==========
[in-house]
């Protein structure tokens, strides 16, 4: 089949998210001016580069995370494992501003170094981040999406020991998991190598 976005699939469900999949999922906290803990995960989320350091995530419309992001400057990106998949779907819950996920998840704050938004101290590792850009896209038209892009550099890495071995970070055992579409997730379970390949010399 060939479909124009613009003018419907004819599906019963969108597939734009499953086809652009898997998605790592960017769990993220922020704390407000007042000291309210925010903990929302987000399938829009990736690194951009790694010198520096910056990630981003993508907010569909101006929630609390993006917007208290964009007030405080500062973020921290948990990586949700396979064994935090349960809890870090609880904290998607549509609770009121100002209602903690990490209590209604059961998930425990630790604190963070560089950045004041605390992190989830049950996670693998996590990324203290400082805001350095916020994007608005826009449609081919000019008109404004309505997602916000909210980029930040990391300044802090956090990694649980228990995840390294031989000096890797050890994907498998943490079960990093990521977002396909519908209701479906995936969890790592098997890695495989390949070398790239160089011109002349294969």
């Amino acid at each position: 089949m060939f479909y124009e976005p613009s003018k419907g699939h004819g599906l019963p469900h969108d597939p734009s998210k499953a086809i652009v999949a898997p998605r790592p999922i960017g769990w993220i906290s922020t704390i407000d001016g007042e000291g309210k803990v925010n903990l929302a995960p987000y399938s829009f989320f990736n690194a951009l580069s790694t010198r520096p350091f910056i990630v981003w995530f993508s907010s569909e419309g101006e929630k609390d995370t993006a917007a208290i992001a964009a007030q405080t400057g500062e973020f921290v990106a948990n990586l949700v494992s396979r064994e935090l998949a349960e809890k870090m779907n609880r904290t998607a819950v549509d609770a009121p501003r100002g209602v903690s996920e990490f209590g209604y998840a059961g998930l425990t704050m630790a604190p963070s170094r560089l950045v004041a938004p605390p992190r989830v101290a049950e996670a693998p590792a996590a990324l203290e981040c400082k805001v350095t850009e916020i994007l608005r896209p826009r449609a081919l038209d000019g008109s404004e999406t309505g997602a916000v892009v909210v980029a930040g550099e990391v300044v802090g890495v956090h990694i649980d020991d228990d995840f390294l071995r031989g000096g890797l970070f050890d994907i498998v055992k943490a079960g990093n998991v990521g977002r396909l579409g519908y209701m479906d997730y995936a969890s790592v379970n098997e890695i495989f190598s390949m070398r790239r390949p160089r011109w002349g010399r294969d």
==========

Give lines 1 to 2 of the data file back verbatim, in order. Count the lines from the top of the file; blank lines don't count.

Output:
[in-house]
């Protein structure tokens, strides 16, 4: 089949998210001016580069995370494992501003170094981040999406020991998991190598 976005699939469900999949999922906290803990995960989320350091995530419309992001400057990106998949779907819950996920998840704050938004101290590792850009896209038209892009550099890495071995970070055992579409997730379970390949010399 060939479909124009613009003018419907004819599906019963969108597939734009499953086809652009898997998605790592960017769990993220922020704390407000007042000291309210925010903990929302987000399938829009990736690194951009790694010198520096910056990630981003993508907010569909101006929630609390993006917007208290964009007030405080500062973020921290948990990586949700396979064994935090349960809890870090609880904290998607549509609770009121100002209602903690990490209590209604059961998930425990630790604190963070560089950045004041605390992190989830049950996670693998996590990324203290400082805001350095916020994007608005826009449609081919000019008109404004309505997602916000909210980029930040990391300044802090956090990694649980228990995840390294031989000096890797050890994907498998943490079960990093990521977002396909519908209701479906995936969890790592098997890695495989390949070398790239160089011109002349294969």